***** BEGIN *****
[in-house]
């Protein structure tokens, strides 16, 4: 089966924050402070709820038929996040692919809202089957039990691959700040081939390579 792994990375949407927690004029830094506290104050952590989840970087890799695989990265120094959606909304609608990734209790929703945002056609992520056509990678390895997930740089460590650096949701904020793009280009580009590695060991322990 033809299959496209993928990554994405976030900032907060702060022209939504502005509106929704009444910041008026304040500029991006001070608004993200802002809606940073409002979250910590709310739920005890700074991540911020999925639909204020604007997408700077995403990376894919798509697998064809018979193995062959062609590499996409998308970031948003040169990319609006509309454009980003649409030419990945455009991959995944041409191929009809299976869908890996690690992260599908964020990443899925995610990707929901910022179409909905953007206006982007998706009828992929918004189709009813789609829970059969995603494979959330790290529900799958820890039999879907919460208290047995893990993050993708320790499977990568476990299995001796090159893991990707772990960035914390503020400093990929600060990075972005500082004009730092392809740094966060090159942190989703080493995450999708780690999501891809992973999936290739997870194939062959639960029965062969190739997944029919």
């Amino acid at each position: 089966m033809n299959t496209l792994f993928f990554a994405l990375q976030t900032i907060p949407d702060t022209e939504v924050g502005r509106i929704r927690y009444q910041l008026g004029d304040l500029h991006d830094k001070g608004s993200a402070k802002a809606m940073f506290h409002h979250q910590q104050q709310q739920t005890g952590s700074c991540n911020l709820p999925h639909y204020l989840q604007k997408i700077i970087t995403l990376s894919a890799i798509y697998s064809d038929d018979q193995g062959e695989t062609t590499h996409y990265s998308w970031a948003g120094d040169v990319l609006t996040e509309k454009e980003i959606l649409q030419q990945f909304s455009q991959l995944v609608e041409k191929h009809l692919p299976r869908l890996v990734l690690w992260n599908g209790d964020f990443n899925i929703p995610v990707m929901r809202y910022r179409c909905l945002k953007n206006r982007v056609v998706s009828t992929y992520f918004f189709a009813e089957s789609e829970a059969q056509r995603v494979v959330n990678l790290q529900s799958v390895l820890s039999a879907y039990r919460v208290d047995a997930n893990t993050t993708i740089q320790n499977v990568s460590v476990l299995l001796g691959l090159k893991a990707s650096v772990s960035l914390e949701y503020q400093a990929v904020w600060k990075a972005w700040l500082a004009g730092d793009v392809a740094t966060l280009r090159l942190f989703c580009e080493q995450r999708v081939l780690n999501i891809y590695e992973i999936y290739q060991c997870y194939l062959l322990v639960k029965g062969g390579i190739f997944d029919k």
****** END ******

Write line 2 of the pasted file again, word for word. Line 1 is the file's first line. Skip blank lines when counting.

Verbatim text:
């Protein structure tokens, strides 16, 4: 089966924050402070709820038929996040692919809202089957039990691959700040081939390579 792994990375949407927690004029830094506290104050952590989840970087890799695989990265120094959606909304609608990734209790929703945002056609992520056509990678390895997930740089460590650096949701904020793009280009580009590695060991322990 033809299959496209993928990554994405976030900032907060702060022209939504502005509106929704009444910041008026304040500029991006001070608004993200802002809606940073409002979250910590709310739920005890700074991540911020999925639909204020604007997408700077995403990376894919798509697998064809018979193995062959062609590499996409998308970031948003040169990319609006509309454009980003649409030419990945455009991959995944041409191929009809299976869908890996690690992260599908964020990443899925995610990707929901910022179409909905953007206006982007998706009828992929918004189709009813789609829970059969995603494979959330790290529900799958820890039999879907919460208290047995893990993050993708320790499977990568476990299995001796090159893991990707772990960035914390503020400093990929600060990075972005500082004009730092392809740094966060090159942190989703080493995450999708780690999501891809992973999936290739997870194939062959639960029965062969190739997944029919």